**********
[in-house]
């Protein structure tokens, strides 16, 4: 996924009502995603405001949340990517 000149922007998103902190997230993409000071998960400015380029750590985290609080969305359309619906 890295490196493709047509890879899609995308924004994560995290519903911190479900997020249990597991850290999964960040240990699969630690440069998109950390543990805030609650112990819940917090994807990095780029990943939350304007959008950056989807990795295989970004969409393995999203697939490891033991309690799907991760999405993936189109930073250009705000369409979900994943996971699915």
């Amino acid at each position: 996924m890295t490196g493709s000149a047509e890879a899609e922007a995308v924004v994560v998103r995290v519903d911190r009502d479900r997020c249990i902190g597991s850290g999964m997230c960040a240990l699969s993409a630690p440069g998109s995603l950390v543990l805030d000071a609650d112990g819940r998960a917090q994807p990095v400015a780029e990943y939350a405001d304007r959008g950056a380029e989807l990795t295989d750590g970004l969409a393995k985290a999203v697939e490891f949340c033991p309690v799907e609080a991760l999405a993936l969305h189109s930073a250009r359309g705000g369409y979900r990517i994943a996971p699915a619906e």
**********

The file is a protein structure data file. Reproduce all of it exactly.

[in-house]
């Protein structure tokens, strides 16, 4: 996924009502995603405001949340990517 000149922007998103902190997230993409000071998960400015380029750590985290609080969305359309619906 890295490196493709047509890879899609995308924004994560995290519903911190479900997020249990597991850290999964960040240990699969630690440069998109950390543990805030609650112990819940917090994807990095780029990943939350304007959008950056989807990795295989970004969409393995999203697939490891033991309690799907991760999405993936189109930073250009705000369409979900994943996971699915």
């Amino acid at each position: 996924m890295t490196g493709s000149a047509e890879a899609e922007a995308v924004v994560v998103r995290v519903d911190r009502d479900r997020c249990i902190g597991s850290g999964m997230c960040a240990l699969s993409a630690p440069g998109s995603l950390v543990l805030d000071a609650d112990g819940r998960a917090q994807p990095v400015a780029e990943y939350a405001d304007r959008g950056a380029e989807l990795t295989d750590g970004l969409a393995k985290a999203v697939e490891f949340c033991p309690v799907e609080a991760l999405a993936l969305h189109s930073a250009r359309g705000g369409y979900r990517i994943a996971p699915a619906e």